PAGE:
The Mathematical Artist / Algorithmic Creators Let Loose

This topic is not quite the same as an earlier thread that apps are my robotic partners. In that thread I was thinking more about robots doing the heavy lifting according to my wishes. But as I continue along generating full arrangements from a piano or drum track I am realizing more and more that the algorithmic choices a lot of apps make when applying themselves to prerecorded
MIDI are often better ( or more surprising) than I would have come up with myself.

It is particularly noticeable to me when a MIDI drum track is the basis. In this case tonal values are assigned to sounds that are often non tonal. I have no idea how this happens, but it greatly influences how I construct a track. Rather than traditional composing, it is more like “found art”. I assign a voice, there is a musical result, and I select the pieces that work for me. In this way making music becomes more like sculpture, as I slowly chip away the parts that don’t work. In my iOS beginnings I was more of a traditionalist, creating individual tracks one at a time. But, like using a touch screen is more fun, so is getting a musical package delivered and slowly unwrapping it.

I probably will return to making individual tracks, even as I now routinely add an improvised lead line over the MIDI generated arrangement. But turning a piano recording into a guitar solo and its ilk will always be in my mind as an option.

How do you think this compares to randomly generated patterns and might they be my next stop?

Comments

  • edited April 15

    "Gardening not architecture" - Brian Eno, Oblique strategies

    https://www.edge.org/conversation/brian_eno-composers-as-gardeners

    Edit: - my personal practice is very often to build machines to improvise with (something I suspect you might guess from my first two apps) - if you search on youtube for 'junklight' you can see some of my videos too.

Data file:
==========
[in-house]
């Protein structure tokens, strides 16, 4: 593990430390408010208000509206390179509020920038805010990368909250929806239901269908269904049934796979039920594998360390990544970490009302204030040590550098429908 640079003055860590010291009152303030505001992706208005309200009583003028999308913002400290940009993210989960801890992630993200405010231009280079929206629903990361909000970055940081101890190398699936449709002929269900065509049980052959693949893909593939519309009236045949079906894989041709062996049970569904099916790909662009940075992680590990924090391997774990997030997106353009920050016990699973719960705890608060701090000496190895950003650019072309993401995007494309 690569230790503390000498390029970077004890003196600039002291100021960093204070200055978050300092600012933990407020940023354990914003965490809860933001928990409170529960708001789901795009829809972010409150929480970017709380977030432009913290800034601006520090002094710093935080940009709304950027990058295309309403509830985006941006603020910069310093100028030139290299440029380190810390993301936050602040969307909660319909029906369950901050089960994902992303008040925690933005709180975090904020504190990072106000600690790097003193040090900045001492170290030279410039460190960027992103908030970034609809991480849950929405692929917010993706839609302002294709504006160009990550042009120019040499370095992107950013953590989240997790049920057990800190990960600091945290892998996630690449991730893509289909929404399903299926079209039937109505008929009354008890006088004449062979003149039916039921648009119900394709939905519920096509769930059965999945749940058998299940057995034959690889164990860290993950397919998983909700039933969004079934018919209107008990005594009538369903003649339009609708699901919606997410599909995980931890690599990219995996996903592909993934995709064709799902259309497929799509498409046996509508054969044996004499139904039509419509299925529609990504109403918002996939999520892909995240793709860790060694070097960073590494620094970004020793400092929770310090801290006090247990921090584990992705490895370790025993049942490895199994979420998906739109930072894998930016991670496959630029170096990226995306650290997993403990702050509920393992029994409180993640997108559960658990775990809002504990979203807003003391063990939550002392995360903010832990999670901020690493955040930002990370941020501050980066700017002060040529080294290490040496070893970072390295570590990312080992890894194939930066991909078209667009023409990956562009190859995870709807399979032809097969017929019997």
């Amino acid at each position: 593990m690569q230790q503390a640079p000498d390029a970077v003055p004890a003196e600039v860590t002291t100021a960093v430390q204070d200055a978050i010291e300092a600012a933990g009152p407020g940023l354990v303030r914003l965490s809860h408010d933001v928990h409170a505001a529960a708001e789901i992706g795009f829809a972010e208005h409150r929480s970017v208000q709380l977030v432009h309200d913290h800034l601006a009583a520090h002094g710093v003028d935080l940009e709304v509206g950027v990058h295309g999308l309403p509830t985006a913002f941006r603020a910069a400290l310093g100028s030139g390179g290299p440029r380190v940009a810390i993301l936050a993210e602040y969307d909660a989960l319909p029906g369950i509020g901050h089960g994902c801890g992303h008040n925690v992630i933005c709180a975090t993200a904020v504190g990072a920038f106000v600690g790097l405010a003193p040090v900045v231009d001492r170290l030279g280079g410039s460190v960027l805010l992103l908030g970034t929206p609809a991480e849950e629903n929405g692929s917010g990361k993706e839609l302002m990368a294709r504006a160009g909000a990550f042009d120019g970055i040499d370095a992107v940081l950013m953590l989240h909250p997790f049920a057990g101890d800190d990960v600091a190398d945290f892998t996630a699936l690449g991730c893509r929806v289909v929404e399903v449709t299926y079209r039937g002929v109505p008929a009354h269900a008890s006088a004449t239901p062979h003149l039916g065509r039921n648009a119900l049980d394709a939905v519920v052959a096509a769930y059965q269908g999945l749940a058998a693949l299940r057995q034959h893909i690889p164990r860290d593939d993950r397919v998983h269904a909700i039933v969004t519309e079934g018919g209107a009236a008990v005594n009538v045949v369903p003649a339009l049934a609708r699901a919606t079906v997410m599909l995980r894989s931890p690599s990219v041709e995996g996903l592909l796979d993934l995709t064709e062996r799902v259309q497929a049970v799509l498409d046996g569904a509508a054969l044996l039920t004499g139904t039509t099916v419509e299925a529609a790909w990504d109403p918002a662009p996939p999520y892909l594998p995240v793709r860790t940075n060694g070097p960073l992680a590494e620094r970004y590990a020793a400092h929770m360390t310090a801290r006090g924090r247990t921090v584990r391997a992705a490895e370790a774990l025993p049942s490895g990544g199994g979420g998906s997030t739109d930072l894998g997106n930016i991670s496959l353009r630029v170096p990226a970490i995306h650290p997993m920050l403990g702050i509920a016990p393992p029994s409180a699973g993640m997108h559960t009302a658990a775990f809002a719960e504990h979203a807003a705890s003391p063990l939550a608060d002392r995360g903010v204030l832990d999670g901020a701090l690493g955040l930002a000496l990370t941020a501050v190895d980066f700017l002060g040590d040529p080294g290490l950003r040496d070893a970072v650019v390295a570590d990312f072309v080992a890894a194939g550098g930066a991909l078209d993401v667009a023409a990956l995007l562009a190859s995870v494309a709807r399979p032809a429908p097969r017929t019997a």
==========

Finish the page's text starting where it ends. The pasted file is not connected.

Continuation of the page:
• I think the main point in all things random/AI what ever is that a human sits infront of it and selects the interesting parts and skips the garbage.
    the box playing it self isn't touching, its boring plim plim or just garbage?

  • the box playing it self isn't touching, its boring plim plim or just garbage?

    I find this aspect fascinating. So if I carefully craft my composition to be played by my machine vs guiding and playing with my machine.....

    & yes - my preference in my own music is the latter. BUT could you tell in a blind test?

  • edited April 15

    @pagefall said:

    the box playing it self isn't touching, its boring plim plim or just garbage?

    I find this aspect fascinating. So if I carefully craft my composition to be played by my machine vs guiding and playing with my machine.....

    & yes - my preference in my own music is the latter. BUT could you tell in a blind test?

    vs guiding and playing with my machine.....
    hm, this kind of leads you along the lines the creator of the thing took
    there are always things that are very easy to do with certain things while others are hard to do or impossible

    could I tell in a blindtest?
    maybe maybe not
    the thing with music is do I find this touching and do I want to listen to it again because it does something for/with me ...

  • McDMcD
    edited April 15

    I’d be shocked to see you go with AI music at the core given your lifetime as a player. But you shock me repeatedly and we shall see.

    AI makes you a bit of an abstractionist (pollack) vs the photorealistic painters. You start curating color and texture without the forms of traditional musical history and culture.

    If you want to try AI I recommend TC-11 or better yet TC-Data since it outputs pure MIDI played with touch on the iPad. Lot’s of presets.

    Go crazy. Too late? Short putt.

  • We used to play in clubs, jamming with good and bad musicians, learning our craft as we fumbled along toward fleeting moments of insight and bliss. Now we jam with developers and their algorithms, pulling them in for a jam, knowing we can toss aside the pieces that don't work in order to build on the little bits of unexpected insight and bliss that we trap on the glowing screen.

  • @lukesleepwalker said:
    We used to play in clubs, jamming with good and bad musicians, learning our craft as we fumbled along toward fleeting moments of insight and bliss. Now we jam with developers and their algorithms, pulling them in for a jam, knowing we can toss aside the pieces that don't work in order to build on the little bits of unexpected insight and bliss that we trap on the glowing screen.